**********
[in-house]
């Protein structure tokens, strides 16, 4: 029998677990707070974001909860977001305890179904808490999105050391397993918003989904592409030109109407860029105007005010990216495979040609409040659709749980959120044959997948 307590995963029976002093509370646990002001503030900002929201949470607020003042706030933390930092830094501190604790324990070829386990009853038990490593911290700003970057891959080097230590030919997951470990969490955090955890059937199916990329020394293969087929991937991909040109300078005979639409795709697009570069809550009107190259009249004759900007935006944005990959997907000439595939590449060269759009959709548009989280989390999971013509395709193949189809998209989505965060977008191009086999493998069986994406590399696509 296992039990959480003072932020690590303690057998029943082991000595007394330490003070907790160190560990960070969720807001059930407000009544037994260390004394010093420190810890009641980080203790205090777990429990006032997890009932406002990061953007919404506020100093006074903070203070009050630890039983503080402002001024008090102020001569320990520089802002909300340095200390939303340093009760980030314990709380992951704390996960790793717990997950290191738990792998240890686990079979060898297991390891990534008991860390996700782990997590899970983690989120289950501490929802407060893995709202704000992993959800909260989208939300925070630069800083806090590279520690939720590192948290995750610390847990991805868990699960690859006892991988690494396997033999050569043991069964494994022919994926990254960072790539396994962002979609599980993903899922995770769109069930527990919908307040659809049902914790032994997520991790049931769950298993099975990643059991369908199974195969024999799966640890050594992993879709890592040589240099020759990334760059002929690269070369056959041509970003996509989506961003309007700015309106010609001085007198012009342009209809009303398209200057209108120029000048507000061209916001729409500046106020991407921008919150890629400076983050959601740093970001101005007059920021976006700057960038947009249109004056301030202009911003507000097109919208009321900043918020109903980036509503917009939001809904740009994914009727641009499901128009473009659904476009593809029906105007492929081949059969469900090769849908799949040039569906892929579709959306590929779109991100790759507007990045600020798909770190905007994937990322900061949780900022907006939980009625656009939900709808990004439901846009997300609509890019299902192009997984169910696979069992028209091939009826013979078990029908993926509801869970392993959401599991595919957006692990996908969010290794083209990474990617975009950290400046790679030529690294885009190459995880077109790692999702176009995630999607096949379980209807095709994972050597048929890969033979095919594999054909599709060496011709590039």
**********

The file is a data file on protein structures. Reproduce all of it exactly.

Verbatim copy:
[in-house]
């Protein structure tokens, strides 16, 4: 029998677990707070974001909860977001305890179904808490999105050391397993918003989904592409030109109407860029105007005010990216495979040609409040659709749980959120044959997948 307590995963029976002093509370646990002001503030900002929201949470607020003042706030933390930092830094501190604790324990070829386990009853038990490593911290700003970057891959080097230590030919997951470990969490955090955890059937199916990329020394293969087929991937991909040109300078005979639409795709697009570069809550009107190259009249004759900007935006944005990959997907000439595939590449060269759009959709548009989280989390999971013509395709193949189809998209989505965060977008191009086999493998069986994406590399696509 296992039990959480003072932020690590303690057998029943082991000595007394330490003070907790160190560990960070969720807001059930407000009544037994260390004394010093420190810890009641980080203790205090777990429990006032997890009932406002990061953007919404506020100093006074903070203070009050630890039983503080402002001024008090102020001569320990520089802002909300340095200390939303340093009760980030314990709380992951704390996960790793717990997950290191738990792998240890686990079979060898297991390891990534008991860390996700782990997590899970983690989120289950501490929802407060893995709202704000992993959800909260989208939300925070630069800083806090590279520690939720590192948290995750610390847990991805868990699960690859006892991988690494396997033999050569043991069964494994022919994926990254960072790539396994962002979609599980993903899922995770769109069930527990919908307040659809049902914790032994997520991790049931769950298993099975990643059991369908199974195969024999799966640890050594992993879709890592040589240099020759990334760059002929690269070369056959041509970003996509989506961003309007700015309106010609001085007198012009342009209809009303398209200057209108120029000048507000061209916001729409500046106020991407921008919150890629400076983050959601740093970001101005007059920021976006700057960038947009249109004056301030202009911003507000097109919208009321900043918020109903980036509503917009939001809904740009994914009727641009499901128009473009659904476009593809029906105007492929081949059969469900090769849908799949040039569906892929579709959306590929779109991100790759507007990045600020798909770190905007994937990322900061949780900022907006939980009625656009939900709808990004439901846009997300609509890019299902192009997984169910696979069992028209091939009826013979078990029908993926509801869970392993959401599991595919957006692990996908969010290794083209990474990617975009950290400046790679030529690294885009190459995880077109790692999702176009995630999607096949379980209807095709994972050597048929890969033979095919594999054909599709060496011709590039």